U.S. pastor John MacArthur, recently put his foot in it by saying of a woman with a ministry, that she should just”go home”. And that the Bible is clear, women cannot preach or teach, there is no convincing alternative, end of discussion. – Hmmm, well really. Spoken like a true despot, sad to say!
        Another thing which I find interesting about this issue, and which is I believe a common tactic of Satan, is to corrupt the initial baseline interpretation of a subject, so that any future discussion, argument, conclusion, etc, is tainted by this original”error”. The purpose I believe can only be to cause chaos, confusion, clouded judgment, and to block access to the truth. I say this because for a long time it has bothered me ,that the word “head” in scripture, used in reference to this vexed male/female scenario, can either mean “authority”, or “source”,(as in the head of a river). Robert has raised some interesting points around ‘source’. It should be clear that the path of understanding is entirely different depending on which interpretation you choose. However, they can’t both be correct.
        Perhaps Marg , with your knowledge and skill with language, you could bring some clarity to this situation. By the way, if God never meant for women to preach or teach, how is it that you are doing such a good job with the gifts He has given you?*******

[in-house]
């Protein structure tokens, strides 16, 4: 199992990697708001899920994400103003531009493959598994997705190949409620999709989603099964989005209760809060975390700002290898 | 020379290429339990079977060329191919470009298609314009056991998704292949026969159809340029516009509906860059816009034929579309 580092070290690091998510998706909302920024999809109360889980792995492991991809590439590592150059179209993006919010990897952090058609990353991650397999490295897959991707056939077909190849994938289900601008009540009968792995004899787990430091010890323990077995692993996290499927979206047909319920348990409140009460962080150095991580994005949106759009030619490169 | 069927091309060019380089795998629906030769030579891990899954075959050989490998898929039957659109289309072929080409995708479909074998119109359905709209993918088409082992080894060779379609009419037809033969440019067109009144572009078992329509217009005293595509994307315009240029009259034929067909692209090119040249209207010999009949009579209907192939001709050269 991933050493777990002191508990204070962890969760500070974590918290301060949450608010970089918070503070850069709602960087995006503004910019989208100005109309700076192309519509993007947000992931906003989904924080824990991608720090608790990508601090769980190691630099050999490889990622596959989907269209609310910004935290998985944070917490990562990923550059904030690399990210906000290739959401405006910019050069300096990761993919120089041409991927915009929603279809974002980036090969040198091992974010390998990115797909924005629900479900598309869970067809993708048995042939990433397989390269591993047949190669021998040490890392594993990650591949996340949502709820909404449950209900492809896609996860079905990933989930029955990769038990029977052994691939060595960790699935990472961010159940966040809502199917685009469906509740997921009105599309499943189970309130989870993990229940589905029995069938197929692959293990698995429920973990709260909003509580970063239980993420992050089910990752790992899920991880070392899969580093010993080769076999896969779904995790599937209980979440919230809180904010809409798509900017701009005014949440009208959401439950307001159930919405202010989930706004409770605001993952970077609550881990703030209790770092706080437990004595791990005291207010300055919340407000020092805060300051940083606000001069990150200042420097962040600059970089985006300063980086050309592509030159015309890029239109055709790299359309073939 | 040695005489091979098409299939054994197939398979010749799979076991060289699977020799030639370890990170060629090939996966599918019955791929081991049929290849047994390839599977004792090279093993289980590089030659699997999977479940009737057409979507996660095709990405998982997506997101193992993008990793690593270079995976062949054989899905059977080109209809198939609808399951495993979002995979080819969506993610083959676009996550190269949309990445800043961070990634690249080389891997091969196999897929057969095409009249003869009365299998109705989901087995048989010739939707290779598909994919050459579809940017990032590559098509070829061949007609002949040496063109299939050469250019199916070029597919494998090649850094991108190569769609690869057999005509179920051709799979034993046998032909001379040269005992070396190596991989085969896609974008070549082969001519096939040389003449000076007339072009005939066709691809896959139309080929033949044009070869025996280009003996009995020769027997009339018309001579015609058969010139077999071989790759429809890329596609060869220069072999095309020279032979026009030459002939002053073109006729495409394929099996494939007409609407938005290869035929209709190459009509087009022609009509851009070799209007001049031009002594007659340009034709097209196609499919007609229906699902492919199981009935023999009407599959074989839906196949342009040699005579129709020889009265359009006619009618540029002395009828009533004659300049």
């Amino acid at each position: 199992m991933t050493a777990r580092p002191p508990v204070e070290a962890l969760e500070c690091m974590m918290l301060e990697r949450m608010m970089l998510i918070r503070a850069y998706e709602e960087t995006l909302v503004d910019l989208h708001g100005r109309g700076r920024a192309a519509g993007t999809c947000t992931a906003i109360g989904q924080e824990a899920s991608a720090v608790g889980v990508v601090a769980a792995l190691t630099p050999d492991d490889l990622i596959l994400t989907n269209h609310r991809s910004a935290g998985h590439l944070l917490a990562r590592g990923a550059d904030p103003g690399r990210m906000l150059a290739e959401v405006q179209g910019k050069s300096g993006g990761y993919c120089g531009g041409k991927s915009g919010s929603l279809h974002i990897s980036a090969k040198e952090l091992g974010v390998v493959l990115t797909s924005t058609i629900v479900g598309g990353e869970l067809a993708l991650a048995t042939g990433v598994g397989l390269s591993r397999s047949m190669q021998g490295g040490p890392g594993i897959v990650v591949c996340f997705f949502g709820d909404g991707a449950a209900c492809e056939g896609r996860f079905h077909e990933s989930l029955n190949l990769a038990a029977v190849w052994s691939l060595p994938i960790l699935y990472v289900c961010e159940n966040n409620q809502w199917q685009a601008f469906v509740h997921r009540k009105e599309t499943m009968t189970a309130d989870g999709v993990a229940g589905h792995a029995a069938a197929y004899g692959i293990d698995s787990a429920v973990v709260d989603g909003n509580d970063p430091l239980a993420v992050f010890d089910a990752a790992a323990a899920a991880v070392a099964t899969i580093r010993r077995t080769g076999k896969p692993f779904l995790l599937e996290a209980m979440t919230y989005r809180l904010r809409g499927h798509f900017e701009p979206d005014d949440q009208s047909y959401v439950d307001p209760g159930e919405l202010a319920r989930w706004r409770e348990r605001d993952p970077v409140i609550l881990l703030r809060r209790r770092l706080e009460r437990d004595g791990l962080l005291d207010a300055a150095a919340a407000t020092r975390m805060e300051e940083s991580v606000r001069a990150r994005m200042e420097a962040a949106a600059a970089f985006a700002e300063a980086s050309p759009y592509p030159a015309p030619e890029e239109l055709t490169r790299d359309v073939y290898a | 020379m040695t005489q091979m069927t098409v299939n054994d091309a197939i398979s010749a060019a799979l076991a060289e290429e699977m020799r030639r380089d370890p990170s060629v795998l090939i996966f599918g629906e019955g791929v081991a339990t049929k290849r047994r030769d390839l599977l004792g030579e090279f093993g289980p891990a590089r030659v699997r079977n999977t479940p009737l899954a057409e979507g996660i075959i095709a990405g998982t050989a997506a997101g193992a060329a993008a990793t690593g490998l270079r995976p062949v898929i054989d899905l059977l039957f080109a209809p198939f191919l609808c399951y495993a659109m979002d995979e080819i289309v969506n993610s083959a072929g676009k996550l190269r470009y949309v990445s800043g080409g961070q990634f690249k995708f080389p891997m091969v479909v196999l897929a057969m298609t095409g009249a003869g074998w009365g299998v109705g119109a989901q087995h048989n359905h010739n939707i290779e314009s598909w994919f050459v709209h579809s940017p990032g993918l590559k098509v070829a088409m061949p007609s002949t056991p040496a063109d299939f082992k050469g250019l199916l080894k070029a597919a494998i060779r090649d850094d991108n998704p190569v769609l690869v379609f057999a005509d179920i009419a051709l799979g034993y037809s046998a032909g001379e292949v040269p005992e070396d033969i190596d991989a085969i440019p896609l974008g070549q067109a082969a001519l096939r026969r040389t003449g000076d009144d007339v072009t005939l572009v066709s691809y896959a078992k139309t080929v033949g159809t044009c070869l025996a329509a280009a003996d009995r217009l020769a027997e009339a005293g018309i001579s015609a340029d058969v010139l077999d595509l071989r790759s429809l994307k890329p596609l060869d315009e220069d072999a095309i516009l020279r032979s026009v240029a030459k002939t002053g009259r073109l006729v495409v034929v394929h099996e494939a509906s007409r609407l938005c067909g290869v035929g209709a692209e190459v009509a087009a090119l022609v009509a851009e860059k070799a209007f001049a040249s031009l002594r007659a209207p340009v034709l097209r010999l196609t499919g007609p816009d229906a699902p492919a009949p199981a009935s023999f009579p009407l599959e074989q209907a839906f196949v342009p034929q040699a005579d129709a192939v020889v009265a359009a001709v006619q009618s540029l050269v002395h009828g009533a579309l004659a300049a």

1. Hi Kate, Are you asking about clarity regarding how Paul uses the Greek word kephalē (“head”)? If so, I have several articles on this on my website. (I also have a couple of articles on my Patreon page where I look at how Jewish writers, Philo and Josephus, used the word. I need to do a little more research before I post something about this on my website.)

          My articles about kephalē are here:
          My articles about 1 Corinthians 11:2-16 are here:
          My articles about Ephesians 5:22-33 are here:

          I think there is more to kephalē than “source” versus “person in authority.” I might post an article in a couple of days that mentions all the verses where Paul uses kephalē metaphorically. There is a sense, or nuance, in kephalē that is seen in each of these verses.

  9. I couldn’t stand watching the video more than half way. Two smug men just confirming to each other how perfectly right they are. They both talk about a commentary they read that gives them the “masterful” interpretation of this passage that they agree with. My question is whether they have humbly put their egos and sense of rightness aside and read any commentaries or books by any other equally masterful theologians that give a different view.

    1. I’m fairly certain they would have read many books written by Christians with various views. I don’t know anything more.